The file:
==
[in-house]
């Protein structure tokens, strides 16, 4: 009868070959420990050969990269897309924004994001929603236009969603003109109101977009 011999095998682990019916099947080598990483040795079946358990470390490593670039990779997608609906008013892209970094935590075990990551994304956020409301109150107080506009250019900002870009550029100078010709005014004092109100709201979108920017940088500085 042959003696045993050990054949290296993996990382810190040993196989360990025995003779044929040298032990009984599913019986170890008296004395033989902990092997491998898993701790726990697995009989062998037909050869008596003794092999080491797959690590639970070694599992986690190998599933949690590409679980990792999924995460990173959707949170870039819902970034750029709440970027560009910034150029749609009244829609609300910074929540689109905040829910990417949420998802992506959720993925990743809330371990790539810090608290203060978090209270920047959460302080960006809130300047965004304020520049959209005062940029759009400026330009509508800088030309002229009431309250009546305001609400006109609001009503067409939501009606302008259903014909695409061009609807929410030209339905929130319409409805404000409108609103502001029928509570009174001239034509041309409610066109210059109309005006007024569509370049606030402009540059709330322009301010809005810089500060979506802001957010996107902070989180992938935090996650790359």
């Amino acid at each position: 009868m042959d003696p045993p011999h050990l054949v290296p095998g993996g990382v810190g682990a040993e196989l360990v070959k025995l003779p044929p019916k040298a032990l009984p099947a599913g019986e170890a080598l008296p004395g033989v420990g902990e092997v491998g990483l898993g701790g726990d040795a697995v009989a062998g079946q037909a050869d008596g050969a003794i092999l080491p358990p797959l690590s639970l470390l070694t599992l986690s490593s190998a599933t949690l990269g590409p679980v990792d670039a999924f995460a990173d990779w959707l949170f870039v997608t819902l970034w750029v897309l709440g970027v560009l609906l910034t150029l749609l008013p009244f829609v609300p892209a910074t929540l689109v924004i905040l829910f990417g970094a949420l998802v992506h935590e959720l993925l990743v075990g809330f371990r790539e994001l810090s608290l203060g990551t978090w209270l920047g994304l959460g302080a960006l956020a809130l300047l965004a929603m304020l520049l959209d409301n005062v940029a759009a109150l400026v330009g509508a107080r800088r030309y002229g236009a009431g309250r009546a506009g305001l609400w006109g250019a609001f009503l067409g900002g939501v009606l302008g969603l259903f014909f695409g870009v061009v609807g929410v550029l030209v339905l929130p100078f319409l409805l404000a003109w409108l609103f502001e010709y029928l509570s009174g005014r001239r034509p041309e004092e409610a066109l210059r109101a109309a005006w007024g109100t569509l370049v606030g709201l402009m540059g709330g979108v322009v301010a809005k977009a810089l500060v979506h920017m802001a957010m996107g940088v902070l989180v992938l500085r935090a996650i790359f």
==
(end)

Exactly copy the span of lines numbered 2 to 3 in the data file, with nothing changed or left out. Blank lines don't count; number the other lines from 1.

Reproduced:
């Protein structure tokens, strides 16, 4: 009868070959420990050969990269897309924004994001929603236009969603003109109101977009 011999095998682990019916099947080598990483040795079946358990470390490593670039990779997608609906008013892209970094935590075990990551994304956020409301109150107080506009250019900002870009550029100078010709005014004092109100709201979108920017940088500085 042959003696045993050990054949290296993996990382810190040993196989360990025995003779044929040298032990009984599913019986170890008296004395033989902990092997491998898993701790726990697995009989062998037909050869008596003794092999080491797959690590639970070694599992986690190998599933949690590409679980990792999924995460990173959707949170870039819902970034750029709440970027560009910034150029749609009244829609609300910074929540689109905040829910990417949420998802992506959720993925990743809330371990790539810090608290203060978090209270920047959460302080960006809130300047965004304020520049959209005062940029759009400026330009509508800088030309002229009431309250009546305001609400006109609001009503067409939501009606302008259903014909695409061009609807929410030209339905929130319409409805404000409108609103502001029928509570009174001239034509041309409610066109210059109309005006007024569509370049606030402009540059709330322009301010809005810089500060979506802001957010996107902070989180992938935090996650790359």
């Amino acid at each position: 009868m042959d003696p045993p011999h050990l054949v290296p095998g993996g990382v810190g682990a040993e196989l360990v070959k025995l003779p044929p019916k040298a032990l009984p099947a599913g019986e170890a080598l008296p004395g033989v420990g902990e092997v491998g990483l898993g701790g726990d040795a697995v009989a062998g079946q037909a050869d008596g050969a003794i092999l080491p358990p797959l690590s639970l470390l070694t599992l986690s490593s190998a599933t949690l990269g590409p679980v990792d670039a999924f995460a990173d990779w959707l949170f870039v997608t819902l970034w750029v897309l709440g970027v560009l609906l910034t150029l749609l008013p009244f829609v609300p892209a910074t929540l689109v924004i905040l829910f990417g970094a949420l998802v992506h935590e959720l993925l990743v075990g809330f371990r790539e994001l810090s608290l203060g990551t978090w209270l920047g994304l959460g302080a960006l956020a809130l300047l965004a929603m304020l520049l959209d409301n005062v940029a759009a109150l400026v330009g509508a107080r800088r030309y002229g236009a009431g309250r009546a506009g305001l609400w006109g250019a609001f009503l067409g900002g939501v009606l302008g969603l259903f014909f695409g870009v061009v609807g929410v550029l030209v339905l929130p100078f319409l409805l404000a003109w409108l609103f502001e010709y029928l509570s009174g005014r001239r034509p041309e004092e409610a066109l210059r109101a109309a005006w007024g109100t569509l370049v606030g709201l402009m540059g709330g979108v322009v301010a809005k977009a810089l500060v979506h920017m802001a957010m996107g940088v902070l989180v992938l500085r935090a996650i790359f």